A dog was was rescued by firefighters after surviving a 10 metre plunge down a well on Boxing Day. Specialist fire crews from Droitwich, Malvern and Pershore, along with a team from Upton were called at around 1.30pm to winch cocker spaniel Lilly to safety after she had been trapped in the dry well for four-and-a-half hours. It is thought Lilly had been out with her owners when she picked up the scent of a bird and disappeared into woodland near Upton, Worcestershire. The well she tumbled down was obscured by undergrowth and after two-and-a-half hours of searching on hands and knees her owners found her by shining a mobile phone light down the pit.
Incident commander Gary Jay, from Hereford and Worcester Fire and Rescue Service, said: "She was just running around in circles at the bottom. We knew it [the rescue] was quite straightforward. She came out very successfully."
Malvern-based firefighter Neil Bevan was lowered into the one metre wide gap to place Lilly, who had suffered a grazed eye in the fall, into a special dog harness and hoist her to safety.
After a quick check-over and a lot of fussing by the fire officers, she was returned to her owners who wrapped her up in a jacket and took her to the vets.
Commander Jay said: "She was a little bit shaken so I think there was plenty of cuddles.
We do get quite a few incidents which we try not to remember but this is one of the heart warming ones."
On the scene was the specialist animal rescue team from Pershore, the rope rescue section from Malvern and the urban search and rescue (USAR) crew from Droitwich, which is trained in working with confined spaces.
Chris Jelfs, White Watch Commander at Droitwich Fire Station, said: "As far as I can make out Lilly is a gun dog.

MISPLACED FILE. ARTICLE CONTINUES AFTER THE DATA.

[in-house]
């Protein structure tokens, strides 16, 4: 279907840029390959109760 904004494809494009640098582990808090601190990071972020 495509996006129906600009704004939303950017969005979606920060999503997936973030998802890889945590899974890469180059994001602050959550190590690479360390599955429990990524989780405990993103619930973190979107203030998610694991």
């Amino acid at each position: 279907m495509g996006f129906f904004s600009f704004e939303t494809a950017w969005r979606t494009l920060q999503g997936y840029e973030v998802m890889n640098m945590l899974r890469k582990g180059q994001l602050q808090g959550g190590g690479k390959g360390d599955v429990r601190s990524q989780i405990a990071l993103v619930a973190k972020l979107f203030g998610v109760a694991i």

We believe that she had gone into some scrub land, she had gone missing and because she is trained not to bark they couldn't find where she was.
Malvern initially set up a rope access system. We gas monitored the well, put confined space procedures in place and once we were happy with the conditions we lowered a rope rescue person down the well to get Lilly."
The Droitwich team force ventilated the well to ensure it was safe for firefighter Bevan to descend the drop to reach Lilly.
Crew commander Jelfs, who is also a dog owner, added: "We go to a lot of incidents in our career, some you do not want to remember and some you want to remember, and that was a nice memorable one. It was a happy ending. She is a beautiful little dog."
David Whitehead, crew commander in Malvern, said he was surprised Lilly had not suffered more significant injuries in the fall.
He said: "For a drop of that distance I'm quite surprised she got no injuries really. We have had a couple of these before with covered over wells and dogs have fallen down and they are pretty resilient animals.
We are the main rope rescue team for the brigade. Without out specialist training it would be quite awkward and quite dangerous really. "